Did you know that your horse's digestive system is nearly 100 feet long?  

It all starts in the 4.5 foot esophagus.  Food enters the esophagus and travels to the stomach.  Once in the stomach, food cannot come back up.  The esophageal sphincter is what keeps a horse from being able to vomit.  

Protein digestion begins in the stomach.  The stomach is relatively small and cannot handle large meals over 3-4lbs (for average size horses).  Because horses are slow feeders by design, large meals of feed can easily overload the stomach leading to colic and other serious issues. The stomach is also home to hydrochloric acid, the culprit of most ulcers.  Hydrochloric acid aids in breaking down food and kills the microorganisms ingested while eating.  However, the stomach performs only a small amount of breakdown in the digestive process.  

Once the stomach acid has done it's job, food matter passes into the 70 winding feet of the small intestine. Protein, carbs, starch, sugar and fats are digested in the small intestines.  This is where particles enter the bloodstream and are distributed to the rest of the body.  If too much starch and sugar are consumed, the small intestine cannot process it all and the remainder passes into the cecum which can be dangerous.  In addition, too much starch and sugar can send glucose levels on a roller coaster ride that can be very troublesome for the horse.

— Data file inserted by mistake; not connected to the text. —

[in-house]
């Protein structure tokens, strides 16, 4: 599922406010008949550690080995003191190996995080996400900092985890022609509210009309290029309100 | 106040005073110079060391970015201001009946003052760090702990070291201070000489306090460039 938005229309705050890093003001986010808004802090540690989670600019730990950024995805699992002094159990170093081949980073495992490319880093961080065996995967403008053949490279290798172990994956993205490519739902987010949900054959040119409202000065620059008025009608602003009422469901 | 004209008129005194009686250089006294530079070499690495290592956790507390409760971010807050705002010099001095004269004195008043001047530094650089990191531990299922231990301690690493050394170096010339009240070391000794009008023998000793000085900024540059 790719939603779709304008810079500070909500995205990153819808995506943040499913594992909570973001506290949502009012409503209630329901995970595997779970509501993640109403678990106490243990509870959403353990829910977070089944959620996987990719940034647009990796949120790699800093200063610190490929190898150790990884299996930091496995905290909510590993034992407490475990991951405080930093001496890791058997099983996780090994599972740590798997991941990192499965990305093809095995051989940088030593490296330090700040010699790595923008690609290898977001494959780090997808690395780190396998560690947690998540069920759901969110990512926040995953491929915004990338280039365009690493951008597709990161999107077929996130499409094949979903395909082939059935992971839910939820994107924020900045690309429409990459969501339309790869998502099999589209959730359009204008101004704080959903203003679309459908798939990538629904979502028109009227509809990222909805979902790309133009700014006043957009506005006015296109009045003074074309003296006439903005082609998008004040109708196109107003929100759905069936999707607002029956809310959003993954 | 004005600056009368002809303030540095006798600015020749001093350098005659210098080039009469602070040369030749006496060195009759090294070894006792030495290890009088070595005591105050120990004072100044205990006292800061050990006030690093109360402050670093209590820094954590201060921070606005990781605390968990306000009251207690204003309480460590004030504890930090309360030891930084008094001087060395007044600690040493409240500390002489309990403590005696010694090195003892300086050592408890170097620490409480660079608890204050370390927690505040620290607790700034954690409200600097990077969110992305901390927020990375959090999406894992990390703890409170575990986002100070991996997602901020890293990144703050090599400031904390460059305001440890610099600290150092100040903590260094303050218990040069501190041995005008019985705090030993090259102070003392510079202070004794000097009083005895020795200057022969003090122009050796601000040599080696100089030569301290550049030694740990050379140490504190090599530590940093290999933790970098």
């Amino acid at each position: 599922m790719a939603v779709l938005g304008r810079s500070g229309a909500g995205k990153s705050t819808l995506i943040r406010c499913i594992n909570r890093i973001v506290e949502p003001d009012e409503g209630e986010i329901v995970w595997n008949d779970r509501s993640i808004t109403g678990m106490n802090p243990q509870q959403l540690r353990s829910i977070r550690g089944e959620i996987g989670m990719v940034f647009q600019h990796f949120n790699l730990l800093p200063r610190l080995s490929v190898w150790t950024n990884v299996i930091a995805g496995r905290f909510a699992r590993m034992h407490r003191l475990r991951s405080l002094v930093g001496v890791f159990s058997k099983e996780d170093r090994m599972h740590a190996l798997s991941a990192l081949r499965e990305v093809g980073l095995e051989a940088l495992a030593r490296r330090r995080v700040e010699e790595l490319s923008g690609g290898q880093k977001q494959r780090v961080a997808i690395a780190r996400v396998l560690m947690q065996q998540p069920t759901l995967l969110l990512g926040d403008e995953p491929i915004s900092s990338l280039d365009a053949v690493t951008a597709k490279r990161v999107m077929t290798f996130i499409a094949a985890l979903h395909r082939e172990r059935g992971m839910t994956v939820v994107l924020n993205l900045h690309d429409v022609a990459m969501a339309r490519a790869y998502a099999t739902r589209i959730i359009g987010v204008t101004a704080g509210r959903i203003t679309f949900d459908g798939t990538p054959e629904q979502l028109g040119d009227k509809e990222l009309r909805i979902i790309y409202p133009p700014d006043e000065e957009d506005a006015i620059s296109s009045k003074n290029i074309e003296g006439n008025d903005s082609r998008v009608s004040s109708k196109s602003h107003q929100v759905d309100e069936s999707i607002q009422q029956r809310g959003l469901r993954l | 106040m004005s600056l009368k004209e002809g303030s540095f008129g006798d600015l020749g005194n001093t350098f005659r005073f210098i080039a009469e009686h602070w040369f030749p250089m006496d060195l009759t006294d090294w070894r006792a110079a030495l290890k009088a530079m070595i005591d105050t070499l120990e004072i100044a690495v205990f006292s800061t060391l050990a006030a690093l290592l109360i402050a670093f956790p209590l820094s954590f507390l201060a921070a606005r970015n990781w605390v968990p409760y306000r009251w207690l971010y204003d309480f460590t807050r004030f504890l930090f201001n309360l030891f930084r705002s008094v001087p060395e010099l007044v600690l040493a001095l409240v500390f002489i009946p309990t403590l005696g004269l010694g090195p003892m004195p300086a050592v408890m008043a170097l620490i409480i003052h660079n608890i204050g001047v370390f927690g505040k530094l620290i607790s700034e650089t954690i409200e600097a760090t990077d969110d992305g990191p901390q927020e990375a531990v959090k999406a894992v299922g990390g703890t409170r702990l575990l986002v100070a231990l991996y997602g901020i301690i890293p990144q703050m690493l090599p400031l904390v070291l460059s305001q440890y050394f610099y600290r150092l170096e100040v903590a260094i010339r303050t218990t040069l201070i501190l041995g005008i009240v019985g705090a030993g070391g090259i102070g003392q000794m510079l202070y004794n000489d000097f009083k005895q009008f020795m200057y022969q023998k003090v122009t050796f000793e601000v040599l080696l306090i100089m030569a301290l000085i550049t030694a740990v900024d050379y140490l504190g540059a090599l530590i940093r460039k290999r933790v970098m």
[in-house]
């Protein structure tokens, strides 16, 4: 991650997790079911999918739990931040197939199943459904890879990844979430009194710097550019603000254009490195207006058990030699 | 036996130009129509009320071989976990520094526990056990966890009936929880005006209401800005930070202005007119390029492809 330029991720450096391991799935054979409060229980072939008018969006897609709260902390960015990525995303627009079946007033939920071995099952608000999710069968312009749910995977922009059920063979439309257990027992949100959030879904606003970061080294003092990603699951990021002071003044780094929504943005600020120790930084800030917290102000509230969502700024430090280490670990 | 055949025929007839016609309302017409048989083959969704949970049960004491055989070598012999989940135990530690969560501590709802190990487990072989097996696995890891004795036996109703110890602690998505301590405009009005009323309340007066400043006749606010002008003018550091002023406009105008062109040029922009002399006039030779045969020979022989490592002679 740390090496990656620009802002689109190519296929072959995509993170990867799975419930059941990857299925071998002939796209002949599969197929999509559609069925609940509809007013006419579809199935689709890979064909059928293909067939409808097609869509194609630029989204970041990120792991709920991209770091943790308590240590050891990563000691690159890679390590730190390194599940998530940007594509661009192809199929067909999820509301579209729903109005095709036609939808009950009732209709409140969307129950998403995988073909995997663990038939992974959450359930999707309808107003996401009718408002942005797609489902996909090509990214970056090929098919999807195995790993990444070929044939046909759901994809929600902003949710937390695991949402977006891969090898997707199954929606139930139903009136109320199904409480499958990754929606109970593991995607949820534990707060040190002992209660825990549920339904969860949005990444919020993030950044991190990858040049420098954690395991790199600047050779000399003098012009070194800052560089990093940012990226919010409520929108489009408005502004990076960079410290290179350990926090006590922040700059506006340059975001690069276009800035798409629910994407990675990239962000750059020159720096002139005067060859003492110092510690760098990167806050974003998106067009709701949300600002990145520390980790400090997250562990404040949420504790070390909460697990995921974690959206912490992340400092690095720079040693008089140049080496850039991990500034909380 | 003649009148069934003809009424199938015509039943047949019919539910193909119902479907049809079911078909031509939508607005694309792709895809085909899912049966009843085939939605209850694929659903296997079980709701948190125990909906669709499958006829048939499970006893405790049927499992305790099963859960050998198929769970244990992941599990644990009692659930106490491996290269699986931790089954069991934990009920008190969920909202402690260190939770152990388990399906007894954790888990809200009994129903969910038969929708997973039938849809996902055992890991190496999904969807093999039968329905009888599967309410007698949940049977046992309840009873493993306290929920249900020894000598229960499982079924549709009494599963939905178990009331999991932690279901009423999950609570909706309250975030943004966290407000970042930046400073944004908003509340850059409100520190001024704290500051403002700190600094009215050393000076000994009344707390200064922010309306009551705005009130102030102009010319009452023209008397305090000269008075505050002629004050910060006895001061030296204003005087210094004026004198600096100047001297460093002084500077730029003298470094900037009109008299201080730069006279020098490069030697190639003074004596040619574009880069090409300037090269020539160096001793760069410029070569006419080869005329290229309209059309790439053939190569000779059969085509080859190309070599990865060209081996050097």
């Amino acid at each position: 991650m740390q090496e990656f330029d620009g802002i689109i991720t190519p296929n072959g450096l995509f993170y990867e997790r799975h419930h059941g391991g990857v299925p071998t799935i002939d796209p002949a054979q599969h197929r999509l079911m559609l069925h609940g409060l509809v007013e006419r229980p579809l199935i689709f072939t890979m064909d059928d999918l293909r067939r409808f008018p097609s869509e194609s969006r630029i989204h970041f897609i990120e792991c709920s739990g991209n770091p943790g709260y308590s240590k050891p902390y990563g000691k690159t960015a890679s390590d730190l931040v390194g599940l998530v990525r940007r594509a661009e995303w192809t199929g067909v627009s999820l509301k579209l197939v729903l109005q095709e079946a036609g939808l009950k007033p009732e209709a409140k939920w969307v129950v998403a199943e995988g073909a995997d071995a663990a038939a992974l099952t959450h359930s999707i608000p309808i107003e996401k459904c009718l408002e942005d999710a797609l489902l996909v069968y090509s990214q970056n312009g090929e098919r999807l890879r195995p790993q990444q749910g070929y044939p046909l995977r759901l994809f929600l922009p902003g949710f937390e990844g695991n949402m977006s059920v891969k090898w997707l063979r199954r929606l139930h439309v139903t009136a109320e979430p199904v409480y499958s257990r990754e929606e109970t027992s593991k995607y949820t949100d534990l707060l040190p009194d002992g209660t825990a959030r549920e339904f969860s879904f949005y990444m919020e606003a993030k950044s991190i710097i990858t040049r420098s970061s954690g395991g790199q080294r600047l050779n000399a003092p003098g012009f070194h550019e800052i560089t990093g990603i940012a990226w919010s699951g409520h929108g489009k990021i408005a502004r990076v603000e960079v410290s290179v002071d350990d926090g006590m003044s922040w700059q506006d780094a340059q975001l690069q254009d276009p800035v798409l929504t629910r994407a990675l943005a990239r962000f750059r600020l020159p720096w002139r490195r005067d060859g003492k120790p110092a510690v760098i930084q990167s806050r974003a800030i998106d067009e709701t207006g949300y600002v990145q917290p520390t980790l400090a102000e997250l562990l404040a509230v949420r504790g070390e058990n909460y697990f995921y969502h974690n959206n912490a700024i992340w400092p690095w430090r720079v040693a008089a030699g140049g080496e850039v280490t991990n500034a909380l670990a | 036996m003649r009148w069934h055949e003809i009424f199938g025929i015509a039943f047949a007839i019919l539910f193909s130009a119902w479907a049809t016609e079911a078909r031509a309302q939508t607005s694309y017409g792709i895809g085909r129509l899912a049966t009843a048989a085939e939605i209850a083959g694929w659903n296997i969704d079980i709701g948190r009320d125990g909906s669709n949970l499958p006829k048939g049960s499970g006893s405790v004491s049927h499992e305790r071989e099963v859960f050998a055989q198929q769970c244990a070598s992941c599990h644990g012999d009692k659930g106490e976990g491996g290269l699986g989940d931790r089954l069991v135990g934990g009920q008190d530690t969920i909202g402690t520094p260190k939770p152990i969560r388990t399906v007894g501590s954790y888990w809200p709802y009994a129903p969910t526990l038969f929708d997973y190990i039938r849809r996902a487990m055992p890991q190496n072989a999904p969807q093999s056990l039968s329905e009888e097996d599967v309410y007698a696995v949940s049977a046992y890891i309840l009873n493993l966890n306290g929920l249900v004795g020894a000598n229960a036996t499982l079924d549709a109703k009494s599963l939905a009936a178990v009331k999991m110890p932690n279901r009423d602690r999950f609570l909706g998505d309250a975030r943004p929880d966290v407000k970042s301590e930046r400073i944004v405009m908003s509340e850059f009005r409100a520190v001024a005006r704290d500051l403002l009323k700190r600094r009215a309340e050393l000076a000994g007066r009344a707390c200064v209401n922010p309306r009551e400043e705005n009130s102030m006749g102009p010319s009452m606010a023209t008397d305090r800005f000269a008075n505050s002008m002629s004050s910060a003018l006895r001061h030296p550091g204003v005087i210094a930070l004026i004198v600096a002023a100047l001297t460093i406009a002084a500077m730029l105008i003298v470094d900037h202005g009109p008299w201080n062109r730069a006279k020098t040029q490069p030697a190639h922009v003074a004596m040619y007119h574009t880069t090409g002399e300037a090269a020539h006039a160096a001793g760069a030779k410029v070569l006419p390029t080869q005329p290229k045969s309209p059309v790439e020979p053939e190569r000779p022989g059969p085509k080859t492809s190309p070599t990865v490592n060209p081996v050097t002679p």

At this point, forage has traveled approximately 75 feet inside the horse before any breakdown of fibrous material occurs.  The next stop is the cecum where fiber breakdown happens.  The 4 foot cecum produces the enzymes necessary to digest fiber.  If starch and sugars are allowed to pass into the cecum, pH levels decrease and the risk of laminitis increases.  Therefore, feeds high in starch and sugar should be limited to small amounts so that breakdown occurs in the small intestine, prior to entering the cecum.  

The cecum, along with small colon (10-12ft), and the large colon (10-12ft) break all remaining feedstuffs. This can take 48-72 hours before being excreted as manure.